Durer’s woodcuts were widely disseminated and successful. He also produced some very modern watercolors (at a time when other artists used crayon and paper). Durer was among the first to sign his sketches rather than consider them so much wastepaper. He also painted portraits, like the ones of himself above, but also of other individuals, large religious scenes, and some singularly beautiful works of pieces of turf and animals. More and more Durer tried to capture the secret of natural beauty. Interestingly, he disliked painting commissions because they paid so little compared to the amount of work involved.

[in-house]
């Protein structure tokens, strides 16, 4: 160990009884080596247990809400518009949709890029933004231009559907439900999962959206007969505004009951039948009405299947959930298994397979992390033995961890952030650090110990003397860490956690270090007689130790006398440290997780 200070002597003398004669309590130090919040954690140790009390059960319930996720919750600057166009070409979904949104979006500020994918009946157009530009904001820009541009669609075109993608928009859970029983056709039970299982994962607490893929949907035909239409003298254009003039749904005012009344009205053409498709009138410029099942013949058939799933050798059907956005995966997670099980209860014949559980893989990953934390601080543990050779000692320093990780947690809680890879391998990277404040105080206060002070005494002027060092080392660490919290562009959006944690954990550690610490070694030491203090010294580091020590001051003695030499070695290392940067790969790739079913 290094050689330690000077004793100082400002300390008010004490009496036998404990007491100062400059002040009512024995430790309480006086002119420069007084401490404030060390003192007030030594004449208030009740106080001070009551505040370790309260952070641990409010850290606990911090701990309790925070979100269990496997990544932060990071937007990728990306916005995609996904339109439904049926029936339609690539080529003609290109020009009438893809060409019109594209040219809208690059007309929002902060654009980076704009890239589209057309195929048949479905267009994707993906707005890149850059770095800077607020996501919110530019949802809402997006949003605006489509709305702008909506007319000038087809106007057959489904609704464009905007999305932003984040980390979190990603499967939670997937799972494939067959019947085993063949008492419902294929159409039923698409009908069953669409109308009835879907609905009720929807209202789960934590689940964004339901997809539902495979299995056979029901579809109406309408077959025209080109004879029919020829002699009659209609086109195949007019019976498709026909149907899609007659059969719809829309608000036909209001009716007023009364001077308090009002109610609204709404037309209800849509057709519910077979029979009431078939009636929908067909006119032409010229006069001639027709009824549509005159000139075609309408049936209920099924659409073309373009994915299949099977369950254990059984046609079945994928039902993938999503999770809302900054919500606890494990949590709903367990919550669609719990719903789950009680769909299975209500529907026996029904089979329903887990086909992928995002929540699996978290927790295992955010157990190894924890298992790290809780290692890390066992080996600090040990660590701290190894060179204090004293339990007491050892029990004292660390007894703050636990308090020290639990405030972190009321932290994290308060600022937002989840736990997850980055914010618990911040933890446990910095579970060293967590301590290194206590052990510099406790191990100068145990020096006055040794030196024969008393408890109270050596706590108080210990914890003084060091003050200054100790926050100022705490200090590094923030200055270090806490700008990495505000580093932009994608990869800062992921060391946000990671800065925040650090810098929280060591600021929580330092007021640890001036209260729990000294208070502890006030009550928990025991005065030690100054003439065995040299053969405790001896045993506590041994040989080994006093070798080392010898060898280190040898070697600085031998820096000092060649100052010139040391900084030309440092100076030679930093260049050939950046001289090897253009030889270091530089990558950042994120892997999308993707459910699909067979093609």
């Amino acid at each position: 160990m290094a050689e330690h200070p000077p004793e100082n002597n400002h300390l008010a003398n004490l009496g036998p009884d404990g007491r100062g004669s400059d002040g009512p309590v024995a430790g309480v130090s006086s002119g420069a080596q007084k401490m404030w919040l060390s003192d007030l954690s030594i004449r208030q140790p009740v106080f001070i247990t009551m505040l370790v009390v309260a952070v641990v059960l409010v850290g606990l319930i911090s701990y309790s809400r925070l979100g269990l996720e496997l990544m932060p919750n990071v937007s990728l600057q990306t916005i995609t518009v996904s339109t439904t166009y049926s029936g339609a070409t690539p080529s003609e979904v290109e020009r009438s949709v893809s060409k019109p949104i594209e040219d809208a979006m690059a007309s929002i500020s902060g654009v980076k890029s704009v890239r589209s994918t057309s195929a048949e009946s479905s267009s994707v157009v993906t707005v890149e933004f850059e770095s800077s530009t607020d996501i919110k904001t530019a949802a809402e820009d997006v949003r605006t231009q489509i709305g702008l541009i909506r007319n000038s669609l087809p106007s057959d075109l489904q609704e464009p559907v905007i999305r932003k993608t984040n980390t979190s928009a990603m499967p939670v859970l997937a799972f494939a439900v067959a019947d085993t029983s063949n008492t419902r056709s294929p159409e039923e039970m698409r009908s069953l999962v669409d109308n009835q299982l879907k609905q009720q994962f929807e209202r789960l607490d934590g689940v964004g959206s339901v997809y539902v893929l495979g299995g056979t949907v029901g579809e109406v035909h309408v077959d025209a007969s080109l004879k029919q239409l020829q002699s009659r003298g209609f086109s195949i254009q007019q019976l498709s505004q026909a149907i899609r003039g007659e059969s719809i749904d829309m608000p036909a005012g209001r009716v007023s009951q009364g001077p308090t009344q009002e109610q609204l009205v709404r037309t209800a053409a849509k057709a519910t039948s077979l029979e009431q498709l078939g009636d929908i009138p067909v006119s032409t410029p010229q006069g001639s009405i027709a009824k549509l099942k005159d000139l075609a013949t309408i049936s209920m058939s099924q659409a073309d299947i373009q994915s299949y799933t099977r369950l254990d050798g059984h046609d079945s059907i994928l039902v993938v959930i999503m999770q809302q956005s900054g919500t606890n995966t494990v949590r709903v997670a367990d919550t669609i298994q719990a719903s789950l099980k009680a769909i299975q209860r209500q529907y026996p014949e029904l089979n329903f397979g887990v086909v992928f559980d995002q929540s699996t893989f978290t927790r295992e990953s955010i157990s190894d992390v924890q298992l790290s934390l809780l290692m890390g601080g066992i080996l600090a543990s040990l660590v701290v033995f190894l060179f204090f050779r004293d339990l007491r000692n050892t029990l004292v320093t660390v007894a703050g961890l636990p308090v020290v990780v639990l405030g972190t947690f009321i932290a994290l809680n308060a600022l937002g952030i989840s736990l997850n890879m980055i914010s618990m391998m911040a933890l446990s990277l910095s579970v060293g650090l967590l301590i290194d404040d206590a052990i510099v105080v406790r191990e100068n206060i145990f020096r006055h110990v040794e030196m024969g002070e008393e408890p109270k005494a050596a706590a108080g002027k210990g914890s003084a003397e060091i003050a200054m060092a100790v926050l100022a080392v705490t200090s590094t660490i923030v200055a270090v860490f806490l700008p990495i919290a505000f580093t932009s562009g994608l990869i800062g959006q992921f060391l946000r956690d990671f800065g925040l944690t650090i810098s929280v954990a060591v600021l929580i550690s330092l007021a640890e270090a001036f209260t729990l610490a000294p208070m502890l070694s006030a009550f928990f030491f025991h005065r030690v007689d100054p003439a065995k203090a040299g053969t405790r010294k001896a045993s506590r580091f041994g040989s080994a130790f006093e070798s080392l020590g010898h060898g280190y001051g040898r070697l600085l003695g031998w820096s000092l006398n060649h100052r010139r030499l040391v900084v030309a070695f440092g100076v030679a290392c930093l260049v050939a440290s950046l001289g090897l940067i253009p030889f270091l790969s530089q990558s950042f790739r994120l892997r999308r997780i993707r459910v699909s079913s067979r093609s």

Durer’s paintings were work-intensive. He had a painstaking method of going over the colors again and again so that they have the luminosity of tempura, and the really pure colors he used highlight this. He insisted upon revarnishing the canvases himself when they got dry, because he used a special good wax that didn’t yellow as it aged. He painted for things to last forever. While his painting method changed as he grew more successful and had assistants help him with his larger compositions, it remains exemplary of the enormous amount of attention he devoted to his craft.